Some WMS providers have roots in Europe and offer both WMS and WCS. Vendors such as Consafe Logistics, Ehrhardt + Partner Group (EPG), and SSI Schaefer are among the vendors blending WMS with WCS. Indeed, the complete list of vendors who can lay claim to being in the WES market is quite long, with some coming at it from WMS roots, while others come at WES more from roots as automated equipment providers or integrators.
According to Corey Jines, vice president of North America Services for EPG, a software provider that offers integrated WMS/WCS, when a vendor’s WMS truly blends with WCS, the combined solution drives decisions at the WMS level. “When you have a solution in which WCS and WMS really work together, that’s what becomes WES,” Jines says. “And now you have these WES capabilities in effect thinking for the system, so the warehouse can automatically adapt for issues like seasonality.”
Jines agrees that the smarter order releasing that accounts for the real-time utilization and material flow of automated systems is a hallmark of a WMS with embedded WCS. However, he adds, the real endgame is e-commerce or rush order fulfillment, so WMS/WES solutions should have workflows and processes that make smart adjustments when it comes to outbound logistics processes.
“From the point of view of the operations team, when you say ‘order releasing,’ what they’re most interested in is how that releasing is going to help them when it comes to labor resource management and carrier planning,” says Jines. “When you have WCS combined with WMS, now you have better forecasting for your labor resources, and you are more precise in how you can manage your dock availability and turn times at the docks because you are able to narrow your windows in the warehouse.”
Sensors and AI
At EVS, a Cloud-based WMS vendor, a core strategy for the company is to provide simplified integration to various applications including ERP systems, transportation management system (TMS) solutions, labor management systems (LMS), or specific equipment or controllers on industrial networks. To this end, EVS has partnered with integration middleware company MuleSoft to streamline integration to ERP and TMS.
In keeping with this integration-friendly approach, says Evan Garber, CEO of EVS, it isn’t developing embedded WCS features, but does place attention to simplified integration to WCS or to specific automated equipment. “There are many cases where you might want to integrate WMS to industrial machinery. With print and apply stations, for instance, every time a label gets applied, you know an item or case is ready for the next step, so integration between a print and apply station and WMS automatically lets the WMS know that,” Garber says.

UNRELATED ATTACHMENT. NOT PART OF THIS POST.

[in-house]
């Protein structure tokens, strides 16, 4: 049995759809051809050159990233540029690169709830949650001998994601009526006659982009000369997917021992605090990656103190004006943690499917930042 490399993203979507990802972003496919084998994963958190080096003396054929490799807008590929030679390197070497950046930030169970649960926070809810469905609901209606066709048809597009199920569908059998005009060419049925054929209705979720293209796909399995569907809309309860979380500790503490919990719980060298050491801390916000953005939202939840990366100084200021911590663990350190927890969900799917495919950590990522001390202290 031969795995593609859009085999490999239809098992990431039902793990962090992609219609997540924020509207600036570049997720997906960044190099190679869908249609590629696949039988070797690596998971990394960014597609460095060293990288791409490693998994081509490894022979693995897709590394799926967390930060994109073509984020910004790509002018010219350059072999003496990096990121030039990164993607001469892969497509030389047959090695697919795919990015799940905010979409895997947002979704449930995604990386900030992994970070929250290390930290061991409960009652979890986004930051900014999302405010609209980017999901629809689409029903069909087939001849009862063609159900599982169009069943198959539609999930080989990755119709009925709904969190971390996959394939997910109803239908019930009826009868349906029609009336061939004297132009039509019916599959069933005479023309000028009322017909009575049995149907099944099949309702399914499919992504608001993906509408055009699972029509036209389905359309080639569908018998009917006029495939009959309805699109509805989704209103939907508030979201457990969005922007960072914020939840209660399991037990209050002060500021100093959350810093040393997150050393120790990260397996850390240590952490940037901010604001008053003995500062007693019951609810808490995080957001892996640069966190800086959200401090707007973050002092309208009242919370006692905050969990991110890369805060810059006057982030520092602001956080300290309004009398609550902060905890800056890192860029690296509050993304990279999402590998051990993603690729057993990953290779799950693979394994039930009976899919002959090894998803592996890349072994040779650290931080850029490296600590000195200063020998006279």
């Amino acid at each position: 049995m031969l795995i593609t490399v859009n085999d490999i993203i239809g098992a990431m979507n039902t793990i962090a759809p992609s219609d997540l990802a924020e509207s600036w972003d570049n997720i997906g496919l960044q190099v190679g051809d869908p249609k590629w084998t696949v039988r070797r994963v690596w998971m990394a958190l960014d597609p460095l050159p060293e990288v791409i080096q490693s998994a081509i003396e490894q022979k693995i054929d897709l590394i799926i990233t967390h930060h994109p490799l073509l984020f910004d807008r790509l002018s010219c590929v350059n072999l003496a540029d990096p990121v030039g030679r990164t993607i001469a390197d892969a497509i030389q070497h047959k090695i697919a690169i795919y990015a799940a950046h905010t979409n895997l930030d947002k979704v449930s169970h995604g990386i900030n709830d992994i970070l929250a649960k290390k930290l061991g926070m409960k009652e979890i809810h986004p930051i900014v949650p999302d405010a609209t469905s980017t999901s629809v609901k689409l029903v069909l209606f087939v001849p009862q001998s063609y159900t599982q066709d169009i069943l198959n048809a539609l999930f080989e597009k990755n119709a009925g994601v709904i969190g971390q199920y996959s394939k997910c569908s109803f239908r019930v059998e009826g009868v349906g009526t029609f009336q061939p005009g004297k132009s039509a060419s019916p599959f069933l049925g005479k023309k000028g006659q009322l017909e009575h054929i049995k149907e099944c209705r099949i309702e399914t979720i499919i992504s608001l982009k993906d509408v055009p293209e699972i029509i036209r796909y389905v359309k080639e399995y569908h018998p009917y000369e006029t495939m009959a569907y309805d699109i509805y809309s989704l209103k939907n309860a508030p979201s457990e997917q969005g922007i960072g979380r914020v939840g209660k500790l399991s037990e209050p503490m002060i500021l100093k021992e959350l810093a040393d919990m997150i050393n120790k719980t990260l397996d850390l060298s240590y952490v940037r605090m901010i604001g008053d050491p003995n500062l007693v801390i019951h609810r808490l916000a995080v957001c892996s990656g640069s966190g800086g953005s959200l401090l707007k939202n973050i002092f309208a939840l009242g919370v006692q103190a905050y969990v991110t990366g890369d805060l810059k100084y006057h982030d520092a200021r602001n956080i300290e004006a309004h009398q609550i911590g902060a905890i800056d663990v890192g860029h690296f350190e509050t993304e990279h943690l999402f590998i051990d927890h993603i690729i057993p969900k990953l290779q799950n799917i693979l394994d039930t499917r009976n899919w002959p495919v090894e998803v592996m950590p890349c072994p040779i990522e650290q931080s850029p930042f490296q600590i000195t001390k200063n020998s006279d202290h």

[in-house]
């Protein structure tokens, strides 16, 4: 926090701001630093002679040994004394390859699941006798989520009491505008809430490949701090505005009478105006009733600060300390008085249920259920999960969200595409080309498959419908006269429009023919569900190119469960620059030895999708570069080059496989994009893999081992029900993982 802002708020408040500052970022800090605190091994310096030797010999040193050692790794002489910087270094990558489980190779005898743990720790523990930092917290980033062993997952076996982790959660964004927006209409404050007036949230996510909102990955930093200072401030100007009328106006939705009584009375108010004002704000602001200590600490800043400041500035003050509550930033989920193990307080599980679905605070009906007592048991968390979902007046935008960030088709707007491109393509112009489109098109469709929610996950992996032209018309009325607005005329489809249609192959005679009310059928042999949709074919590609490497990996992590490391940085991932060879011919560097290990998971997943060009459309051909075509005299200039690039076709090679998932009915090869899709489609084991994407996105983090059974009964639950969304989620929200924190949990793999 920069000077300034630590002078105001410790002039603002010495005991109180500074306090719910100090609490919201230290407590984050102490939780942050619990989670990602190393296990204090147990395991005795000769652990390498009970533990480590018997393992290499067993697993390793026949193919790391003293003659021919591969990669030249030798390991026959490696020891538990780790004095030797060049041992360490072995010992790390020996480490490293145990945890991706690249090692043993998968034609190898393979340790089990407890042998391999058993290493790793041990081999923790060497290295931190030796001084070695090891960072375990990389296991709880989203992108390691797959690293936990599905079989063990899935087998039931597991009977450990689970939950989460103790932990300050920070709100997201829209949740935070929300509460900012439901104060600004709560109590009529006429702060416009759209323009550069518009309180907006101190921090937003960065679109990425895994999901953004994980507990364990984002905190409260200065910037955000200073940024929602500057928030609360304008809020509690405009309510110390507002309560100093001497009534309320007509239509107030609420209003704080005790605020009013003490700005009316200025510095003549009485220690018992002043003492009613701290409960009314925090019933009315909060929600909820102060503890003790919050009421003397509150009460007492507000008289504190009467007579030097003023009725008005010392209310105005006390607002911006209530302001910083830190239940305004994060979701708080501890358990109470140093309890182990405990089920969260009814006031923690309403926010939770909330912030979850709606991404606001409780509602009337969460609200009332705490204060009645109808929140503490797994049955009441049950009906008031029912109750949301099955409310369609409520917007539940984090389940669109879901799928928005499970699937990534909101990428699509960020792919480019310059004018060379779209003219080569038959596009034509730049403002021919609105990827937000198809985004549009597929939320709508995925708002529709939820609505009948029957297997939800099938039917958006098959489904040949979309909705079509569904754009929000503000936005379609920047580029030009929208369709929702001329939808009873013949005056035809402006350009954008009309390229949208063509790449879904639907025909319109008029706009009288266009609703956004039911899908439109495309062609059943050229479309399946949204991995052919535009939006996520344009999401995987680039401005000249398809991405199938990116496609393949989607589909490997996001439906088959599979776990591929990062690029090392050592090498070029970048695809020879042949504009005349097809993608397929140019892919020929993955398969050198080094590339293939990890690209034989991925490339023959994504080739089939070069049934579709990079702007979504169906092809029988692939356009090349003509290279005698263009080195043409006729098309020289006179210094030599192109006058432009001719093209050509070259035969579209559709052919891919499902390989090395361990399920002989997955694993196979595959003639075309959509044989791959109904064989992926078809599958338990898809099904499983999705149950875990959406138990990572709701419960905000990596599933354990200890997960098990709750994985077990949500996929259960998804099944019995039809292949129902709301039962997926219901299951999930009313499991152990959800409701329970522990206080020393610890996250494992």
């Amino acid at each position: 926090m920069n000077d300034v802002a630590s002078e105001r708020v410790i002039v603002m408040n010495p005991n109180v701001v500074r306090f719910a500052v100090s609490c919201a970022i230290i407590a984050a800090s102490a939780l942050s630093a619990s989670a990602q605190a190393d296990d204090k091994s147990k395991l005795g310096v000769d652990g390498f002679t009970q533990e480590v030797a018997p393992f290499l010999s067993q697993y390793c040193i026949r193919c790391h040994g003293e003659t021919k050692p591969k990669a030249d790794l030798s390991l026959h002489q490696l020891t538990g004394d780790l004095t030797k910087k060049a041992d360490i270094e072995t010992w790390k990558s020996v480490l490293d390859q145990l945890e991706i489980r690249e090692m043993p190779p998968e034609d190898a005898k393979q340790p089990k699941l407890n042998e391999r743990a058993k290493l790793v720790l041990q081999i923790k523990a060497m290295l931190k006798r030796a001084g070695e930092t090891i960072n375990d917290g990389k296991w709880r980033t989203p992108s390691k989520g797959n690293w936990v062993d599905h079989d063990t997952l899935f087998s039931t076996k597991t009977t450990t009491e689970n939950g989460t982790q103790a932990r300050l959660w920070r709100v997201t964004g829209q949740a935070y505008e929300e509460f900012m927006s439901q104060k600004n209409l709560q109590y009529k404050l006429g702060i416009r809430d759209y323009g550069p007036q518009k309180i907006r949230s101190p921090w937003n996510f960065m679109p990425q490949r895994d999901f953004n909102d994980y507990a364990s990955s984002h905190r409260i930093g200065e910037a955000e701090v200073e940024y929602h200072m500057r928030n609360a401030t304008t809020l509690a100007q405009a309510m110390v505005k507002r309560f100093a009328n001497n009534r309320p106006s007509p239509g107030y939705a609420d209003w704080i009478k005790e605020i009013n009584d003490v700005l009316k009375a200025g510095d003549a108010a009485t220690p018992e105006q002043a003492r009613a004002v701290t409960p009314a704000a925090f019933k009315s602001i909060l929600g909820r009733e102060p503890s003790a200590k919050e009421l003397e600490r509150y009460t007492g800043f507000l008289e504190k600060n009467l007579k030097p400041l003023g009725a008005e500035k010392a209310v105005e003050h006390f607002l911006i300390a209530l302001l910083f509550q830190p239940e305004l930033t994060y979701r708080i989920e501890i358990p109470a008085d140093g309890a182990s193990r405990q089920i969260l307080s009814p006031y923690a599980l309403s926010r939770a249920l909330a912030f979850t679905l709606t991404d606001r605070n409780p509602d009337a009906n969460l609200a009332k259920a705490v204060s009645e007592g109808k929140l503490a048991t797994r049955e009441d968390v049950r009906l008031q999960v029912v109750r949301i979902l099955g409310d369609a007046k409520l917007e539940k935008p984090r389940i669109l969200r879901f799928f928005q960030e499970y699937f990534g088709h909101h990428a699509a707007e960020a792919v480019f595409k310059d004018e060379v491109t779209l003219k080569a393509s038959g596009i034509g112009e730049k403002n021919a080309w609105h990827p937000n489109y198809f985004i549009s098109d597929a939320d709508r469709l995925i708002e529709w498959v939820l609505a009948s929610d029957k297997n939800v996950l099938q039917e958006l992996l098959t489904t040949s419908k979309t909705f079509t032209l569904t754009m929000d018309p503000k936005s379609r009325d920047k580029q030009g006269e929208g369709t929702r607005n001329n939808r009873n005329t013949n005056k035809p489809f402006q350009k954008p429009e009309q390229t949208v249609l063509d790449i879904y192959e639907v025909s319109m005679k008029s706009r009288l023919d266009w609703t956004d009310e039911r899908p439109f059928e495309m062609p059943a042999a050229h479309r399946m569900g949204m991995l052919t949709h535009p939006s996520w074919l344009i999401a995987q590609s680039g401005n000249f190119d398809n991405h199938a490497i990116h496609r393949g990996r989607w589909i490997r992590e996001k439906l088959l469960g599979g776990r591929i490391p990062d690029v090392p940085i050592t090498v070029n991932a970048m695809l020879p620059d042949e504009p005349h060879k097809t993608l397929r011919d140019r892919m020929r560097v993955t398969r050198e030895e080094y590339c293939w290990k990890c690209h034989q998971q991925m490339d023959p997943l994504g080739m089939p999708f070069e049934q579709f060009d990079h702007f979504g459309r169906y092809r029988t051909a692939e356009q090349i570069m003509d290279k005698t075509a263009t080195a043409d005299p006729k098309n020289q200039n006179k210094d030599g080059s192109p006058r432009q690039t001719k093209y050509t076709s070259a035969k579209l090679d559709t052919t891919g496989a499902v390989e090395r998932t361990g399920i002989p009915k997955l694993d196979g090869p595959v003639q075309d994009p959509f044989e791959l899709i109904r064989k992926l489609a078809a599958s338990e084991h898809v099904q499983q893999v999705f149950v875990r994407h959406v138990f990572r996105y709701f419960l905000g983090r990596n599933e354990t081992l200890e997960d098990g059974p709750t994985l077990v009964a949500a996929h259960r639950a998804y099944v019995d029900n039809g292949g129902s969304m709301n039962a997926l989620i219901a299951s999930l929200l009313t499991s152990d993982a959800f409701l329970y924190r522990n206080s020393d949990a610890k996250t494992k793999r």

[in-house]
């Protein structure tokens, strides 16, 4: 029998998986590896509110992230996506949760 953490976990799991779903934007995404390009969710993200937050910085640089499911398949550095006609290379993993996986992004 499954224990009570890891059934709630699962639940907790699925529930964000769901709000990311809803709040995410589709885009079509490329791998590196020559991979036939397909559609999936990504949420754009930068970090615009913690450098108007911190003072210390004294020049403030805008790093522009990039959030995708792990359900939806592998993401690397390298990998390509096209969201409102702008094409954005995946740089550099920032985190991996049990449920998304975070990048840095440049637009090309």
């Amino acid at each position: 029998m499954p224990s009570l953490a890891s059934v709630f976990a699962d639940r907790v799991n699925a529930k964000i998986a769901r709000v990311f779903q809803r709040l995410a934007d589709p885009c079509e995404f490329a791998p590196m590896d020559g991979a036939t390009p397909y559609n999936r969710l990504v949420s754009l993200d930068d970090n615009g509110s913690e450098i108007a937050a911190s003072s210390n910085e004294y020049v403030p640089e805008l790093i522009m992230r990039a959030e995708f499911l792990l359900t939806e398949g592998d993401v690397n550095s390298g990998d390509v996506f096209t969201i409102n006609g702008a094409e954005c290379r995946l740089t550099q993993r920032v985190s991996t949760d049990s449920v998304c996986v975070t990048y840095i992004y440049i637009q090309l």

Another front EVS sees for integration is data from handheld devices used in the warehouse. EVS’s WMS solution runs on IOS devices such as iPads or iPhones, and the positioning sensors in these devices can be tapped for geofencing and location-related information, explains Garber. EVS is working with this positioning data to enhance system security, so the system can’t be used outside the building, and in applying predictive analytics to the data stream. The analytics show ways to enhance WMS processes like dynamic slotting or picking management and optimal routes.
“An IOS device like an iPhone can act like a big sensor,” says Garber. “You are able to measure where people are, and where they’ve moved. It’s not transactional data, but rather, interesting and potentially useful data that surrounds the transactions.”
Garber says EVS is in research and development on how to glean specific insights from sensor data, but adds he’s confident this type of analytics will be important to future improvements in WMS. “At its most basic level, sensor data and analytics are like a learning engine that can discover insights that you just couldn’t hard code into a system,” he says.
Kline says Manhattan is also starting to apply machine-learning algorithms to how WMS handles order releasing. Machine learning, he says, can quickly predict how long “draft tasks” might take and use those insights to drive better order releasing. The machine learning, says Kline, will be fed by WES-level visibility into the automation, and also might assess historical data on how long similar tasks have taken.
Klappich points out that, generally, this blending of WCS and WMS is mainly geared for DCs with high-velocity fulfillment demands and multiple automated systems. The growth of relatively low-cost robotics might broaden this need for an automation savvy WMS, but for now, he adds, “the key to this [trend] is that it is really for highly automated facilities.”
For WMS vendors making the foray into WES, however, the new capabilities are changing up the WMS value proposition. As HighJump’s Elliott says, “With WMS, we can make really good decisions about human activity in the warehouse, and with WCS we can make really good machine-level decisions. And now with the interplay between the two, we can make the best facility decisions that fully leverage capacity to better service the customer.”